By 2030, more than 69 million Americans will be over the age of 65.

And UNCG’s Kate Reid will be at the forefront of supporting this aging population.

On Friday, Reid will graduate with a master’s in gerontology and an MBA – a unique dual degree offered by UNCG’s Gerontology Program and Bryan School of Business and Economics.

The program was the perfect fit for Reid, who, after getting married and moving to Winston-Salem in 2014, was looking for a career change. Previously, she had worked in the legal field.

“I knew I wanted to work with older adults, and I’m very interested in the business side of health care and how retirement communities and hospitals work together,” she said. “I started doing research and found UNCG’s program. The timing was impeccable – it all just came together.”

Dr. Rebecca Adams, director of the Gerontology Program, helped Reid get connected with gerontology professionals in the community. Just a couple months after she began the program, Reid accepted a full-time job as an executive assistant with Well-Spring Retirement Community in Greensboro, an opportunity that provided her with immediate experience and additional contacts in the field.

Students in the dual degree program take standard MBA courses such as Marketing Management alongside courses like Research Methods in Gerontology and Critical Issues of the Aged. This unique blend of coursework has helped Reid understand health care for the aging population and the business behind it.

“I’ve learned how much the economy is expected to change because of the stress that baby boomers will put on the health care system,” she said. “I never understood the complexity of health care in the United States before this program, and now my eyes have been opened.”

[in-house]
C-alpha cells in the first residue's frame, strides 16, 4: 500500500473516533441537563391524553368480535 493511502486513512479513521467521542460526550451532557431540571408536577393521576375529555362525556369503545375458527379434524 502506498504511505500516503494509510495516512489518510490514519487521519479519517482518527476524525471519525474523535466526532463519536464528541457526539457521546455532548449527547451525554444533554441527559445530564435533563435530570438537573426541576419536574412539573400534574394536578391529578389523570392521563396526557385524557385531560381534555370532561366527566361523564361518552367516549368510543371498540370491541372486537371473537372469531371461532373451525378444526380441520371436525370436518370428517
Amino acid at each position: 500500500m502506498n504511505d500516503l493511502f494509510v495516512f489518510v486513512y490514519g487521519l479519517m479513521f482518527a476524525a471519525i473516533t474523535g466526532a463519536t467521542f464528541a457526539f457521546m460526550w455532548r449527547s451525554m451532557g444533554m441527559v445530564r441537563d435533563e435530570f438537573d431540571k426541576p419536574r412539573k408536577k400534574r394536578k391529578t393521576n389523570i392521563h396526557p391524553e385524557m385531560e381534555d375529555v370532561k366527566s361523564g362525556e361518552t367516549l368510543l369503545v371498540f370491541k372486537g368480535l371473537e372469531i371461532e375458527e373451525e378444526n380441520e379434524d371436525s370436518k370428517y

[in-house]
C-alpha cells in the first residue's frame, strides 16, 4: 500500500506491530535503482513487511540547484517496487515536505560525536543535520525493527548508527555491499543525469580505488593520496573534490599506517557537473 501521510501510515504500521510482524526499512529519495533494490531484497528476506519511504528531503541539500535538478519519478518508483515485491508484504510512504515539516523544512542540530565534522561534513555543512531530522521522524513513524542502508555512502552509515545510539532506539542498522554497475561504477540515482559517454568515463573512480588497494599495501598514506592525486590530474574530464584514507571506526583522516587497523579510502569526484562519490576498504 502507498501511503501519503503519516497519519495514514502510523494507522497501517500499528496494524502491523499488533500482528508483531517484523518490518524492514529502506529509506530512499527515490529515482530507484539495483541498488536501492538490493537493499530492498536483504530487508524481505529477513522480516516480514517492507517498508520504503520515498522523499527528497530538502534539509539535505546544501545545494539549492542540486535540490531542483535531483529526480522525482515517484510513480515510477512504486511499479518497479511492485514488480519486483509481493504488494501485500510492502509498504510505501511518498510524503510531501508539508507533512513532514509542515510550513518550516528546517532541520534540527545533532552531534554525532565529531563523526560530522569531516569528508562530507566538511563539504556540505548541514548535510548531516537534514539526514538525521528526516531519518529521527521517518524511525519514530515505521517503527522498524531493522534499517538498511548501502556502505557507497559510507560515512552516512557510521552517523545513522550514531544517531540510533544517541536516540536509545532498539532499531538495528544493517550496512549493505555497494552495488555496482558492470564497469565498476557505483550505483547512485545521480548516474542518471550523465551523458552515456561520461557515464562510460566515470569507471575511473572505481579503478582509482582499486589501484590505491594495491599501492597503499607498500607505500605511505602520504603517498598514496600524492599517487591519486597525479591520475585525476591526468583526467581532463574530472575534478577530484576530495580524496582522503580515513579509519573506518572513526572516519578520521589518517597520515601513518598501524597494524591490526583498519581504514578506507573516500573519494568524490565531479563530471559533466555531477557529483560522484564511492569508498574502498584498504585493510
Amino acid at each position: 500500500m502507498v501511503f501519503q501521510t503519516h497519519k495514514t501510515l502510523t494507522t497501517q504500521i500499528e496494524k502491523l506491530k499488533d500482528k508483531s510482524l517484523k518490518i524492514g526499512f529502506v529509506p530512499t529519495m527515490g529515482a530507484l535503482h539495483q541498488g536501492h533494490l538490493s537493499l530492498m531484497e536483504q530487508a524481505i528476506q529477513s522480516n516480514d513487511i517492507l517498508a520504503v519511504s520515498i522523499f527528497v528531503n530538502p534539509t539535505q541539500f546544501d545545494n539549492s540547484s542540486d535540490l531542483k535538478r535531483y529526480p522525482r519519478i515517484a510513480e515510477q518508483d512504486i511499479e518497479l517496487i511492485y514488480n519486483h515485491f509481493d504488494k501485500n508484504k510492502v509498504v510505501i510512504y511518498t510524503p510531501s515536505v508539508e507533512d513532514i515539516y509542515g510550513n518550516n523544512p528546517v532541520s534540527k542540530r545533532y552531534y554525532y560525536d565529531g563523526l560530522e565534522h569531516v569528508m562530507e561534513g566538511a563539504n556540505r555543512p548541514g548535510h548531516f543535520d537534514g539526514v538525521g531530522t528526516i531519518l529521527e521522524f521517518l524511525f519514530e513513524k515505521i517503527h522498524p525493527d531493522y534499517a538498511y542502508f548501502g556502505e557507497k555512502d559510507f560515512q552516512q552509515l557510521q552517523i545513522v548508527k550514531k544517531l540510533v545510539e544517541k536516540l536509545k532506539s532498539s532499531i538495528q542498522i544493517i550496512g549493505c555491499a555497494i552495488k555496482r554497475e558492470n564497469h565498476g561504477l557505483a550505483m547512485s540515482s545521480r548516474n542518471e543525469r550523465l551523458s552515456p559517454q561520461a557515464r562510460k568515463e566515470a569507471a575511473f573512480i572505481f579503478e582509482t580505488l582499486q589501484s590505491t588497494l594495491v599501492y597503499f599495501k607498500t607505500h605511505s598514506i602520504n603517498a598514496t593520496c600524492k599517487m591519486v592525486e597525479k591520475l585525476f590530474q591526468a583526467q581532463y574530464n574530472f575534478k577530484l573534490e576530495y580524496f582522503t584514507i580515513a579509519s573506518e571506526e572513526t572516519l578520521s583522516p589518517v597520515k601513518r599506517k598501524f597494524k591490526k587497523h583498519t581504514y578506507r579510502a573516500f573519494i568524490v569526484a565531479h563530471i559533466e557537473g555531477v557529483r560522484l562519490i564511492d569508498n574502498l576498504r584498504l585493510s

Thanks to the unique partnership between UNCG and Well-Spring, Reid was able to fulfill both of the program’s internship requirements at the retirement community while she continued to work full time and attend classes in the evenings. This past fall, she completed a marketing internship – an experience that ultimately led to her promotion to assistant director of retirement relocation.

As she reflects on the hard work, time management and late nights on campus, Reid credits the constant support of her husband, UNCG faculty and staff, classmates and Well-Spring administration for helping her get through the rigorous program in two years.

“At times, it’s been very difficult,” she said. “But overall, it’s worth it when I think about how much I’ve accomplished, everything that I’ve learned and what my future now holds. If I can make a positive difference in the life of just one older adult, then all my efforts will have been worth it.”

Reid is also hoping to encourage the next generation to explore a career in gerontology.

“Young people will have such a bright future if they go into this field because it is growing exponentially. There will never be a shortage of jobs in health care,” she said. “This dual degree program, along with the support of Well-Spring, has opened doors and created new experiences for me that would never have been possible otherwise.”

 

Are you or is someone you know graduating this month? Help us celebrate the special day on social media by:

  • Posting graduation photos, videos and well-wishes using #uncggrad.
  • Following @uncg or #uncggrad for tweets during the Commencement ceremony on Dec. 15.
  • Using our special Snapchat filters on the day of the event. 

 

Story by Alyssa Bedrosian, University Communications
Photography by Martin W. Kane, University Communications